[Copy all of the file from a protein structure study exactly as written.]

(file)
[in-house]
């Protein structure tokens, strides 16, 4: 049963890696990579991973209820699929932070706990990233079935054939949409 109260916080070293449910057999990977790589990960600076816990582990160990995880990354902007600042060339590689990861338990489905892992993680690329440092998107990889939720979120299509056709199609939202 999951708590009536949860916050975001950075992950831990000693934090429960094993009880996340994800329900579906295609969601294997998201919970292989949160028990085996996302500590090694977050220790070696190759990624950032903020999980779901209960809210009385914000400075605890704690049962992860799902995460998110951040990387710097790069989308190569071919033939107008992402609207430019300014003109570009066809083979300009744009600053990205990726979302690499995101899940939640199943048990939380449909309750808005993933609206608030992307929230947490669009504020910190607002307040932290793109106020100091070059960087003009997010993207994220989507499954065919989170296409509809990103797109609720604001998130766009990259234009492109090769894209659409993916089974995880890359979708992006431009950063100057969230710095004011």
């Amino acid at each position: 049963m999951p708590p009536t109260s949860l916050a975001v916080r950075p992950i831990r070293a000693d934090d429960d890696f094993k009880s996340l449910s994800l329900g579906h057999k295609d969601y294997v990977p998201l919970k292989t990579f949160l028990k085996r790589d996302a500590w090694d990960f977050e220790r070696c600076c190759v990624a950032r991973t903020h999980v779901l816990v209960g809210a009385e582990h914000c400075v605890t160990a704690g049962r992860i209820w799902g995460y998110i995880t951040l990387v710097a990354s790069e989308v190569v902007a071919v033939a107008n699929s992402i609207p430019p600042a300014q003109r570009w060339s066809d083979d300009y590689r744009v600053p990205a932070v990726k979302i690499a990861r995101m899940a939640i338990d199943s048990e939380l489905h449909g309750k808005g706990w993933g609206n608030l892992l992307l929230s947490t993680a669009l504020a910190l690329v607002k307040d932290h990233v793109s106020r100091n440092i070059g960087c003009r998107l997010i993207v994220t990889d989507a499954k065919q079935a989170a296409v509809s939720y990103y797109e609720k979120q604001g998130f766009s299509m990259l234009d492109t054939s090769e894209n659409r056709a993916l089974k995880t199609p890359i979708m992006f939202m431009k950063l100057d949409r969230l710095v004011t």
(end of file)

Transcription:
[in-house]
């Protein structure tokens, strides 16, 4: 049963890696990579991973209820699929932070706990990233079935054939949409 109260916080070293449910057999990977790589990960600076816990582990160990995880990354902007600042060339590689990861338990489905892992993680690329440092998107990889939720979120299509056709199609939202 999951708590009536949860916050975001950075992950831990000693934090429960094993009880996340994800329900579906295609969601294997998201919970292989949160028990085996996302500590090694977050220790070696190759990624950032903020999980779901209960809210009385914000400075605890704690049962992860799902995460998110951040990387710097790069989308190569071919033939107008992402609207430019300014003109570009066809083979300009744009600053990205990726979302690499995101899940939640199943048990939380449909309750808005993933609206608030992307929230947490669009504020910190607002307040932290793109106020100091070059960087003009997010993207994220989507499954065919989170296409509809990103797109609720604001998130766009990259234009492109090769894209659409993916089974995880890359979708992006431009950063100057969230710095004011």
């Amino acid at each position: 049963m999951p708590p009536t109260s949860l916050a975001v916080r950075p992950i831990r070293a000693d934090d429960d890696f094993k009880s996340l449910s994800l329900g579906h057999k295609d969601y294997v990977p998201l919970k292989t990579f949160l028990k085996r790589d996302a500590w090694d990960f977050e220790r070696c600076c190759v990624a950032r991973t903020h999980v779901l816990v209960g809210a009385e582990h914000c400075v605890t160990a704690g049962r992860i209820w799902g995460y998110i995880t951040l990387v710097a990354s790069e989308v190569v902007a071919v033939a107008n699929s992402i609207p430019p600042a300014q003109r570009w060339s066809d083979d300009y590689r744009v600053p990205a932070v990726k979302i690499a990861r995101m899940a939640i338990d199943s048990e939380l489905h449909g309750k808005g706990w993933g609206n608030l892992l992307l929230s947490t993680a669009l504020a910190l690329v607002k307040d932290h990233v793109s106020r100091n440092i070059g960087c003009r998107l997010i993207v994220t990889d989507a499954k065919q079935a989170a296409v509809s939720y990103y797109e609720k979120q604001g998130f766009s299509m990259l234009d492109t054939s090769e894209n659409r056709a993916l089974k995880t199609p890359i979708m992006f939202m431009k950063l100057d949409r969230l710095v004011t």